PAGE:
UPDATE: Rusty batters Pilbara PDF Print E-mail
Wednesday, 27 February 2013 09:22

UPDATE: Residents of Western Australia's northwest coast are being told to expect Severe Tropical Cyclone Rusty to arrive on Wednesday evening - and to prepare for a prolonged battering.


The category four cyclone is still edging towards the towns of Port Hedland, South Hedland and Pardoo, bringing with it the likelihood of 230kmh winds, a massive storm tide and torrential rain.

Residents already under red alert lockdown for more than 24 hours have been told they may have to stay sheltered until at least Friday, with floods and winds set to leave a trail of destruction across the Pilbara.

Figures from NASA satellites tracking the monster storm are frightening - their Atmospheric Infrared Sounder (AIRS) instrument shows thunderstorms with cloud top temperatures colder than minus 52 C surrounding the eye of the storm.

The TRMM satellite, which flew directly over Rusty on Tuesday, recorded rainfall of over 138mm per hour near Rusty's western eye wall.

And a 3D image of Rusty's rainfall and cloud heights created at the Goddard Space Flight Center in Maryland showed the tops of some of the towering thunderstorms in Rusty's eye reaching heights of over 12km.

Port Hedland deputy mayor George Daccache said the winds and rain are relentless.

“It is pretty windy, and it has been relentless for the past two or three days. I don't see us having any sunshine for a while," Mr Daccache said.

"We are riding out the storm the best we can but we have been on alert since last Friday and looks like we will be on red for another day or so.

"The storm surge is our biggest worry. We are going to cop our fair share. We are doing the best to make sure the town is secure."

Rusty sat almost stationary overnight, 130km north-northeast of Port Hedland, with the exact crossing location and time still a mystery.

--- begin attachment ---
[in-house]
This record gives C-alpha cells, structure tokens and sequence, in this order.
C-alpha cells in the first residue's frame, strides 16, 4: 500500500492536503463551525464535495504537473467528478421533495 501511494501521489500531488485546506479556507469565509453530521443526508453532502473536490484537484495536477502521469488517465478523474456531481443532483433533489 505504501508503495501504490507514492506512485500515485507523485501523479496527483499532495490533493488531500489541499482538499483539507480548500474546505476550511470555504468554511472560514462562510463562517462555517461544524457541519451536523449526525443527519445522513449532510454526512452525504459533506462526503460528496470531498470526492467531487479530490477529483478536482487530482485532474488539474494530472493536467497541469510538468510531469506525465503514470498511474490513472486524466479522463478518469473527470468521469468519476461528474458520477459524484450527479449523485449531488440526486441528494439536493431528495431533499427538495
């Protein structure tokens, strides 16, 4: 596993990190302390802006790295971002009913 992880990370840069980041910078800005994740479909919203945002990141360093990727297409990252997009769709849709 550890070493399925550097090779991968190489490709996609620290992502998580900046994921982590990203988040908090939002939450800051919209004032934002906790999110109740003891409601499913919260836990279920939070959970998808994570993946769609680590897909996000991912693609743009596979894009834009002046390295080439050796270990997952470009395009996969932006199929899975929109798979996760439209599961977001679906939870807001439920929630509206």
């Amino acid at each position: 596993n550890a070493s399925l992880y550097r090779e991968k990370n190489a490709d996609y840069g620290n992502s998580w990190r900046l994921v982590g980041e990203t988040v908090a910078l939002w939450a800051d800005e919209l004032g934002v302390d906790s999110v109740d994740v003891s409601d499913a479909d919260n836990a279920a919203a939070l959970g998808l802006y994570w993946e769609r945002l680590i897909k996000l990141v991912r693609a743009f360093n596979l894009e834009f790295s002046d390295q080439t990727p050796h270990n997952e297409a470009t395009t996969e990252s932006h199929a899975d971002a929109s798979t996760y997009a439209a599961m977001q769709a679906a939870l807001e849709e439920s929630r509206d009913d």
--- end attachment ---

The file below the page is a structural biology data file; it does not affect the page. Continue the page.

Forecasters are confident it will cross the Pilbara coast on Wednesday evening.

"It is important that residents understand that dangerous conditions will commence well before the system centre reaches the coast and extend some distance from the centre," Bureau of Meteorology forecaster Neil Bennett said.

The last severe cyclone to cross the Pilbara coast was Lua in March 2012, which travelled between Pardoo and Wallal as a category four, with maximum gusts of 230kmh.

Ian Badger, the manager of Pardoo Roadhouse, has told ABC radio his staff have been sent to Broome and he is braving the storm on his own.

"Everything is pretty wet, the whole yard is covered with water, it is like a lake everywhere," Mr Badger said.

Rainfall totals to 9am (WST) on Wednesday include 189mm at Yarrie, with the De Grey River catchment expected to experience totals in excess of 200mm.

Port Hedland personality Wayne Ness lost his house to a cyclone in 2007, when category-five George ripped through the area, killing two people at a rail construction camp.

"Yesterday morning I heard a familiar sound of rippling tin," Mr Ness said.

"My heart was palpitating like you wouldn't believe and I had the shakes really bad."

The rain had softened vegetation, raising fears of falling trees and damage to infrastructure, Mr Dziombak said.

Rising tides could also cause storm surges and flooding.



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